Here's the facts: The Ravens finished the regular season ranked 22nd in total offense, averaging 322.9 yards per contest. They were 14th in rushing, averaging 114.4 yards per contest. And they were 20th in passing offense, passing for 208.4 yards per game, and were 16th in scoring offense with a 22.3 average. Despite the unimpressive numbers, the Ravens' offense featured a former Pro Bowl selection at every skill position except for quarterback. The Ravens thought they had the kind of team to go on a Super Bowl run, but their season was derailed by a disastrous third quarter as they surrendered a 21-7 halftime lead.

"No disrespect to Pittsburgh, but coming into the game you're really not too worried because I really feel like we have more talent than them and we should beat them, and it shouldn't be close," cornerback Chris Carr said. "When it was 21-7, we came in here at halftime and were like, ‘It should be like that.' We should expect that. To choke like the way we did is just …" Against the Steelers, there were crucial dropped passes from Boldin and Houshmandzadeh in the fourth quarter. Boldin managed to allow an accurate, well-thrown pass from Flacco to bounce off his chest in the end zone.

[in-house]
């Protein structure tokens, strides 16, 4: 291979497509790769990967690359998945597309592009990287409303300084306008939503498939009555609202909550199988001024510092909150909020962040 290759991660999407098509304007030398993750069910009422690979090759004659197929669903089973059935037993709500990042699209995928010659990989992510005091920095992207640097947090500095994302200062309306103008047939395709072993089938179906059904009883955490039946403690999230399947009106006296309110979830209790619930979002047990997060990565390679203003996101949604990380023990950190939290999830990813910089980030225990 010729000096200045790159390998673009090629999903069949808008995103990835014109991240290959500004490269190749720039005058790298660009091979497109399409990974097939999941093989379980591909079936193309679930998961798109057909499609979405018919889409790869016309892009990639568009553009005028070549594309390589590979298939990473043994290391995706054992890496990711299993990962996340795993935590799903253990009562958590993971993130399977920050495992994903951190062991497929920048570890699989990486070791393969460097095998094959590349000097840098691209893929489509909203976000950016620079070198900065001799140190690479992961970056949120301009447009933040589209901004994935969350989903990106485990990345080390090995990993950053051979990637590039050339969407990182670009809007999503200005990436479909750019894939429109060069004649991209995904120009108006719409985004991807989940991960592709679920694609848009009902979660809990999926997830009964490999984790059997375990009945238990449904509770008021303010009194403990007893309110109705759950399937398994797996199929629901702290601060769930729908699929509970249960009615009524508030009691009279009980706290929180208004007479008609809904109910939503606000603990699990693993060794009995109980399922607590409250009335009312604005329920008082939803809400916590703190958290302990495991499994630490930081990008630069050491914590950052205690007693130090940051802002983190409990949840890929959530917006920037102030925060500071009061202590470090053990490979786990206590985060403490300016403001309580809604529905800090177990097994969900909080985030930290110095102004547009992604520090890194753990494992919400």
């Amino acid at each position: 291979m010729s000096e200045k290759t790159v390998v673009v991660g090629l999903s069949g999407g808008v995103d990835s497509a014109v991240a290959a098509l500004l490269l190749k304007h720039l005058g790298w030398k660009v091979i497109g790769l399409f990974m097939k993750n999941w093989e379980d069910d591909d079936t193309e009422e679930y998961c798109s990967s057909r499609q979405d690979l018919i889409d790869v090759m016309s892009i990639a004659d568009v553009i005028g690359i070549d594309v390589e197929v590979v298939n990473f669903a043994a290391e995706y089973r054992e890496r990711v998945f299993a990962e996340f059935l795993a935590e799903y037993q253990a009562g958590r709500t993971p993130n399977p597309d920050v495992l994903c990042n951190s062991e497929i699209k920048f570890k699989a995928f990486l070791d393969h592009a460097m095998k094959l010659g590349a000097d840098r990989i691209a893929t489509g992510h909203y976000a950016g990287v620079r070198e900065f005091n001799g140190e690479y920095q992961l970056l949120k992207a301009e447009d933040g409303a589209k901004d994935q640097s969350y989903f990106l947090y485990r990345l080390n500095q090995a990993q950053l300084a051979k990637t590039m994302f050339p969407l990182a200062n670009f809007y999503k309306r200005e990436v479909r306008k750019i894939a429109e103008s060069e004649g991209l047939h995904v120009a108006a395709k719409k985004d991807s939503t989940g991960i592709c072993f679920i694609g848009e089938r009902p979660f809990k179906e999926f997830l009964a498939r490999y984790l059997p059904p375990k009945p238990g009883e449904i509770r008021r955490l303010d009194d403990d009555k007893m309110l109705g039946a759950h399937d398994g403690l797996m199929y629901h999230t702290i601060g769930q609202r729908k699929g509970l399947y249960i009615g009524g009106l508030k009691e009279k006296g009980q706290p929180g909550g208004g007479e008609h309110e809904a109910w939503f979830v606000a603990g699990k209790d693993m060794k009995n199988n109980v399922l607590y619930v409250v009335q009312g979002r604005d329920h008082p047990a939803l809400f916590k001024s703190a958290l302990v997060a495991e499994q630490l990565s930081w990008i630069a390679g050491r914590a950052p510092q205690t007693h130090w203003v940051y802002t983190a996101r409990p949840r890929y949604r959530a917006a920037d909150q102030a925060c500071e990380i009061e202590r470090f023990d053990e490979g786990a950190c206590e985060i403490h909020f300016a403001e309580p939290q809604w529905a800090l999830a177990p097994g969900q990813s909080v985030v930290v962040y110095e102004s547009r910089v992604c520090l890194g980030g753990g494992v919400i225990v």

"I tried to come up with it," said Boldin, who caught only one pass for minus-two yards. "It was low. It was a tough play. It was a low ball." And Houshmandzadeh's drop on fourth-and-18 ended the game.

"It's tough, because it ends because of me," Houshmandzadeh said. "Just make a play. And the play that I should make, that I could make, that I've always made , I don't. It's almost unreal to me. I can't explain it.

"We blew it, or I blew it, really. I love football, and I can't [usually] wait to watch the games. I have like no enthusiasm to watch games now. It's like that disappointing to me. And it's hard to explain."

Running back Ray Rice fumbled for the first time this season in his past 405 touches. He rushed for only 32 yards on 12 carries against the NFL's top-ranked rushing defense. "You've got to be conscious of the situation," Rice said. "I didn't even feel it. I'm not sure who hit it out or whatever, but that's totally my fault. I can take that. I'm not a fumbler, but in a situation like that, I've just got to be more careful. I was just trying to make a play." The offensive line didn't get much of a push. And the diminutive Rice wasn't capable of running over the Steelers' big, tough linebacker corps. And reliable six-time Pro Bowl center Matt Birk snapped it early to Flacco, causing another fumble.